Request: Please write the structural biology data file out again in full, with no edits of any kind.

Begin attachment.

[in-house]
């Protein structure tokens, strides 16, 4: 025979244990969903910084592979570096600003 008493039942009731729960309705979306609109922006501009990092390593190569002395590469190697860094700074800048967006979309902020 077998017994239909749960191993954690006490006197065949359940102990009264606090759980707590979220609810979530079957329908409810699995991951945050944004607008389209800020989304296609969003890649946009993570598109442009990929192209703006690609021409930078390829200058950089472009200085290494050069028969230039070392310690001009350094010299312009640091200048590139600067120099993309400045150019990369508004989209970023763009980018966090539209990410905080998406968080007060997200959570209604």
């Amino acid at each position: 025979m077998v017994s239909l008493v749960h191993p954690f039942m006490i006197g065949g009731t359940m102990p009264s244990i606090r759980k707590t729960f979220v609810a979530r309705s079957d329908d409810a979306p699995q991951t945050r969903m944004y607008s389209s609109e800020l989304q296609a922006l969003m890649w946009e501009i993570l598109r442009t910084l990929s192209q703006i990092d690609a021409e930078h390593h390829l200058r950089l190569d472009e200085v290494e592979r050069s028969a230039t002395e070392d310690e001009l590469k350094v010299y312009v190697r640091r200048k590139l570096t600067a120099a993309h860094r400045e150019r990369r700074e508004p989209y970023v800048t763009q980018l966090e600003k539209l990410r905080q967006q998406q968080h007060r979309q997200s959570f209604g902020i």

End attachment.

[in-house]
């Protein structure tokens, strides 16, 4: 025979244990969903910084592979570096600003 008493039942009731729960309705979306609109922006501009990092390593190569002395590469190697860094700074800048967006979309902020 077998017994239909749960191993954690006490006197065949359940102990009264606090759980707590979220609810979530079957329908409810699995991951945050944004607008389209800020989304296609969003890649946009993570598109442009990929192209703006690609021409930078390829200058950089472009200085290494050069028969230039070392310690001009350094010299312009640091200048590139600067120099993309400045150019990369508004989209970023763009980018966090539209990410905080998406968080007060997200959570209604």
């Amino acid at each position: 025979m077998v017994s239909l008493v749960h191993p954690f039942m006490i006197g065949g009731t359940m102990p009264s244990i606090r759980k707590t729960f979220v609810a979530r309705s079957d329908d409810a979306p699995q991951t945050r969903m944004y607008s389209s609109e800020l989304q296609a922006l969003m890649w946009e501009i993570l598109r442009t910084l990929s192209q703006i990092d690609a021409e930078h390593h390829l200058r950089l190569d472009e200085v290494e592979r050069s028969a230039t002395e070392d310690e001009l590469k350094v010299y312009v190697r640091r200048k590139l570096t600067a120099a993309h860094r400045e150019r990369r700074e508004p989209y970023v800048t763009q980018l966090e600003k539209l990410r905080q967006q998406q968080h007060r979309q997200s959570f209604g902020i």